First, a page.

Here’s our quick ‘n’ dirty summary of the alert:
Microsoft Dynamic Data Exchange (DDE) is a legitimate and useful Microsoft feature that has been around since the 1980s. It allows an Office application to load data from other Office applications. (For example, a Word file can update a table by pulling data from an Excel file every time the Word file is opened.) Unfortunately, malware authors have found out that they can use it to con users into enabling macros that run malicious code. A fraudster creates phony Word files with DDE fields that, instead of opening another Office app, open a command prompt and run malicious code. A favorite trick has been to send what appears to be an invoice. When the user downloads the invoice and clicks on the embedded DDE links, the damage is done.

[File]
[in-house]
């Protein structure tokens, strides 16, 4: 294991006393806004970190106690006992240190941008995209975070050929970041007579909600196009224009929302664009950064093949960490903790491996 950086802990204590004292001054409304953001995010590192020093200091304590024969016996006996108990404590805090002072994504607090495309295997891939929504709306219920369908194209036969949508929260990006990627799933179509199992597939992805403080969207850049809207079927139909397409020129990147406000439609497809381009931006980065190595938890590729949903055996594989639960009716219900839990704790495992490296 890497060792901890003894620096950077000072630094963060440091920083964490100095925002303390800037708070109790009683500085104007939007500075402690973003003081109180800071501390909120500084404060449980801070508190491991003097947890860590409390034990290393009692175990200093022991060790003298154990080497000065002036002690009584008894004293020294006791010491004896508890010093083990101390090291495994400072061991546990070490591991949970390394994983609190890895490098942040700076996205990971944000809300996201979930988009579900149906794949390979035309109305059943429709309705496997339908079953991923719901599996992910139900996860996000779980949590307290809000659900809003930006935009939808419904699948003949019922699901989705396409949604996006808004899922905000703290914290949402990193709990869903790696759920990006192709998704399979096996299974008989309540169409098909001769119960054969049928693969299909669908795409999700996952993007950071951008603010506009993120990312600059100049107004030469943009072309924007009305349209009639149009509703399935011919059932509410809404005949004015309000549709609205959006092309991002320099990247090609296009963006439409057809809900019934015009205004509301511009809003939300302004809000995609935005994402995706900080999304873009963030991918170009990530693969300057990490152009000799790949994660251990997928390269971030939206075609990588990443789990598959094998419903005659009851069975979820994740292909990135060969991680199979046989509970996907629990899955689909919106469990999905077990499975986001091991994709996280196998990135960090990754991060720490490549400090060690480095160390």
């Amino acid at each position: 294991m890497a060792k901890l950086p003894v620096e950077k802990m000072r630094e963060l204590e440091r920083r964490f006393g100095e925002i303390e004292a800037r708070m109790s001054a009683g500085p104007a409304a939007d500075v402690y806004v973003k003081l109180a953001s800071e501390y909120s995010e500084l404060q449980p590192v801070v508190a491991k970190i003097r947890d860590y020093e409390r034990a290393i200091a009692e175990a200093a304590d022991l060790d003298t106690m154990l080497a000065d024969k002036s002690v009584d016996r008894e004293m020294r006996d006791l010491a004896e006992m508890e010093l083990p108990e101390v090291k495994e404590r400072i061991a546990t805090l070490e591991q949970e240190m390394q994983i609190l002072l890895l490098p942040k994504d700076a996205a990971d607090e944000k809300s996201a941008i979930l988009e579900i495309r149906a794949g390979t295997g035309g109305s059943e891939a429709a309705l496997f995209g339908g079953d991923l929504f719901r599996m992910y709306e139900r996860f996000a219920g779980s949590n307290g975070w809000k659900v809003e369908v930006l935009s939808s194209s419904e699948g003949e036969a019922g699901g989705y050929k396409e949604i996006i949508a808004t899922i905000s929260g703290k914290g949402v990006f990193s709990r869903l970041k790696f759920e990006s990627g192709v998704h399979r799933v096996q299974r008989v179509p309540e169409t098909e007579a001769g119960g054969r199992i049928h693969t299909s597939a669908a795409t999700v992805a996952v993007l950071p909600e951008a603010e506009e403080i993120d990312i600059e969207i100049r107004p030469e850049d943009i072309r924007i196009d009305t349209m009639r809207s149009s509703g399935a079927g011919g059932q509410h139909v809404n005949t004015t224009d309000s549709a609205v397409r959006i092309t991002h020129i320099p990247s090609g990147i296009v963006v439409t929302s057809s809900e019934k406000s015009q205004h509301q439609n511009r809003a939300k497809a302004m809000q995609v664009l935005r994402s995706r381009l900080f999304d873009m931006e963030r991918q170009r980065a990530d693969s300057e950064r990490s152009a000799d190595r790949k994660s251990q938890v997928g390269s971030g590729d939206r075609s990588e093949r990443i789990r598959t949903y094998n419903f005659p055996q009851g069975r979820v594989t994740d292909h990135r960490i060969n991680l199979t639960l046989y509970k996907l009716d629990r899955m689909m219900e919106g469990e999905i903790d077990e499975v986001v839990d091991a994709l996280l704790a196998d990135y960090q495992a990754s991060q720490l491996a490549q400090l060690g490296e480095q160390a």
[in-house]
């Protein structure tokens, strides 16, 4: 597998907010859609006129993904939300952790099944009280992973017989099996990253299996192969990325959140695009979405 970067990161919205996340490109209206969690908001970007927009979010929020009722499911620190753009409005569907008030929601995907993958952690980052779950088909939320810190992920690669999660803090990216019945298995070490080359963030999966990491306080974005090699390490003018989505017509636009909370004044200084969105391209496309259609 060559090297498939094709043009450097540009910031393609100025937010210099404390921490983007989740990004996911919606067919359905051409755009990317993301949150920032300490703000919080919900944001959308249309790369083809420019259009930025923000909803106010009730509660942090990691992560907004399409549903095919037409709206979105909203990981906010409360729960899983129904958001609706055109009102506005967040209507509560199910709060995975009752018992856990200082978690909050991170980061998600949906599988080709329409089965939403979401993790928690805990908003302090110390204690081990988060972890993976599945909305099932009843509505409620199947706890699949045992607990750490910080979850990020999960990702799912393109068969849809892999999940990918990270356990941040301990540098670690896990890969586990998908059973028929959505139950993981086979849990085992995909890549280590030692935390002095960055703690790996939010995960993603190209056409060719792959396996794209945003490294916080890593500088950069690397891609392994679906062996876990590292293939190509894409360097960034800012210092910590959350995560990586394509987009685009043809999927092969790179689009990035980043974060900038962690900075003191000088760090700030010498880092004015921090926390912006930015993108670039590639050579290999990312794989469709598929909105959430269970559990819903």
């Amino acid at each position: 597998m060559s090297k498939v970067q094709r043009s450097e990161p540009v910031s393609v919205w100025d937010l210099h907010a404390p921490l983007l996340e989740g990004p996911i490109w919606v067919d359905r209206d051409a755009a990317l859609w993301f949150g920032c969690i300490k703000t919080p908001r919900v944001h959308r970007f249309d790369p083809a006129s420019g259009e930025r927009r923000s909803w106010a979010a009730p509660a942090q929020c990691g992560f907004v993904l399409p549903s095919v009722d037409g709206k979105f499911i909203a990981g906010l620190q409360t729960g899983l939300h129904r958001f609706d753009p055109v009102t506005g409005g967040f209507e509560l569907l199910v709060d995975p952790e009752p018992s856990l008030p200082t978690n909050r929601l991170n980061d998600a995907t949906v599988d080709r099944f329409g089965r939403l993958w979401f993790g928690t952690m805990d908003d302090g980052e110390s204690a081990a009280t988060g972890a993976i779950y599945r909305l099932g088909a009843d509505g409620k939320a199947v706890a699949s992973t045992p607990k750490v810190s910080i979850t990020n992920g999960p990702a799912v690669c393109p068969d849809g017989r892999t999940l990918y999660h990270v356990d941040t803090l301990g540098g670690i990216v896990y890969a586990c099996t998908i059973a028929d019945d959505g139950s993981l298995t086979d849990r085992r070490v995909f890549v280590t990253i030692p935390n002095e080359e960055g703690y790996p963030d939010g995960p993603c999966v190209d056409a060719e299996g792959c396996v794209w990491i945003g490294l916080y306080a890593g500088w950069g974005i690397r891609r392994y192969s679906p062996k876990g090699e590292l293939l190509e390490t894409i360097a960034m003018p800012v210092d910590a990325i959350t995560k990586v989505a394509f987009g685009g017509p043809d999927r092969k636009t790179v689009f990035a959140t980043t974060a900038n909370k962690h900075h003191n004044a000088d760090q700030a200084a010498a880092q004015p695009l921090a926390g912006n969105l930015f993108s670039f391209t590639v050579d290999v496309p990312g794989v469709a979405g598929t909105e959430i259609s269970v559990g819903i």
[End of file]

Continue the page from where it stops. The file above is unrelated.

Data security 101: Always be wary of opening any emails from unknown senders, and certainly don’t open embedded documents. If you weren’t expecting a document from a known sender, check with them before opening an email with an attachment to make sure they really sent you the email.